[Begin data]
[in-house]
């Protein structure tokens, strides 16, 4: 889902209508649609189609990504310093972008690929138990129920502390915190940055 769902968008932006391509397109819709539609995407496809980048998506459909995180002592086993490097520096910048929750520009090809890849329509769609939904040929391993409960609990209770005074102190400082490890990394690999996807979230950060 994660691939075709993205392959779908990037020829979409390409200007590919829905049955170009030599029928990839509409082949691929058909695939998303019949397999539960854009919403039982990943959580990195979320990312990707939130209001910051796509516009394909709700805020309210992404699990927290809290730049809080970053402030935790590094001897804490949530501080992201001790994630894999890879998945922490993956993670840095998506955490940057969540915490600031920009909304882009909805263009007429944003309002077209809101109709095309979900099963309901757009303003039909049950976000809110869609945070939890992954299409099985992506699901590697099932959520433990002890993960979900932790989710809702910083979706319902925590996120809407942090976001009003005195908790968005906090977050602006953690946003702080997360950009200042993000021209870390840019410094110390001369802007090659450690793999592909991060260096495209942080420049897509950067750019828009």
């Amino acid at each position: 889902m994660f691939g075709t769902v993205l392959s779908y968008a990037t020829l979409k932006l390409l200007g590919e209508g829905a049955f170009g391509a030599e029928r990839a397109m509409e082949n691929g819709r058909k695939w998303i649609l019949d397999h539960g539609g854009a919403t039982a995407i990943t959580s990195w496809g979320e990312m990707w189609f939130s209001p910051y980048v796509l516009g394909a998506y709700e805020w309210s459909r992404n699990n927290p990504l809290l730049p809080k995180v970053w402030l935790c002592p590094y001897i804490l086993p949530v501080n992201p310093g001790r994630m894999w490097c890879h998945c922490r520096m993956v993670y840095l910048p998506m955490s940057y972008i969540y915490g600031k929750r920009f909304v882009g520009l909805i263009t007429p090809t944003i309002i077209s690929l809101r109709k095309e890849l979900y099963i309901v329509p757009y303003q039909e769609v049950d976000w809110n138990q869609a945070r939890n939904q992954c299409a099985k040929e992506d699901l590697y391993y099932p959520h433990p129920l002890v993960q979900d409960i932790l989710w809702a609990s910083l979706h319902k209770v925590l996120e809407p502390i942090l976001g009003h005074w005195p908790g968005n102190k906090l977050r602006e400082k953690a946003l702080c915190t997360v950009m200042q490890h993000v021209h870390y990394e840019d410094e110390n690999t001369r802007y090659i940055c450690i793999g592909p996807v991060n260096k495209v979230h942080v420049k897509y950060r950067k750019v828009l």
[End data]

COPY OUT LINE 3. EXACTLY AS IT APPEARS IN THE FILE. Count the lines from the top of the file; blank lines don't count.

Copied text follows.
């Amino acid at each position: 889902m994660f691939g075709t769902v993205l392959s779908y968008a990037t020829l979409k932006l390409l200007g590919e209508g829905a049955f170009g391509a030599e029928r990839a397109m509409e082949n691929g819709r058909k695939w998303i649609l019949d397999h539960g539609g854009a919403t039982a995407i990943t959580s990195w496809g979320e990312m990707w189609f939130s209001p910051y980048v796509l516009g394909a998506y709700e805020w309210s459909r992404n699990n927290p990504l809290l730049p809080k995180v970053w402030l935790c002592p590094y001897i804490l086993p949530v501080n992201p310093g001790r994630m894999w490097c890879h998945c922490r520096m993956v993670y840095l910048p998506m955490s940057y972008i969540y915490g600031k929750r920009f909304v882009g520009l909805i263009t007429p090809t944003i309002i077209s690929l809101r109709k095309e890849l979900y099963i309901v329509p757009y303003q039909e769609v049950d976000w809110n138990q869609a945070r939890n939904q992954c299409a099985k040929e992506d699901l590697y391993y099932p959520h433990p129920l002890v993960q979900d409960i932790l989710w809702a609990s910083l979706h319902k209770v925590l996120e809407p502390i942090l976001g009003h005074w005195p908790g968005n102190k906090l977050r602006e400082k953690a946003l702080c915190t997360v950009m200042q490890h993000v021209h870390y990394e840019d410094e110390n690999t001369r802007y090659i940055c450690i793999g592909p996807v991060n260096k495209v979230h942080v420049k897509y950060r950067k750019v828009l």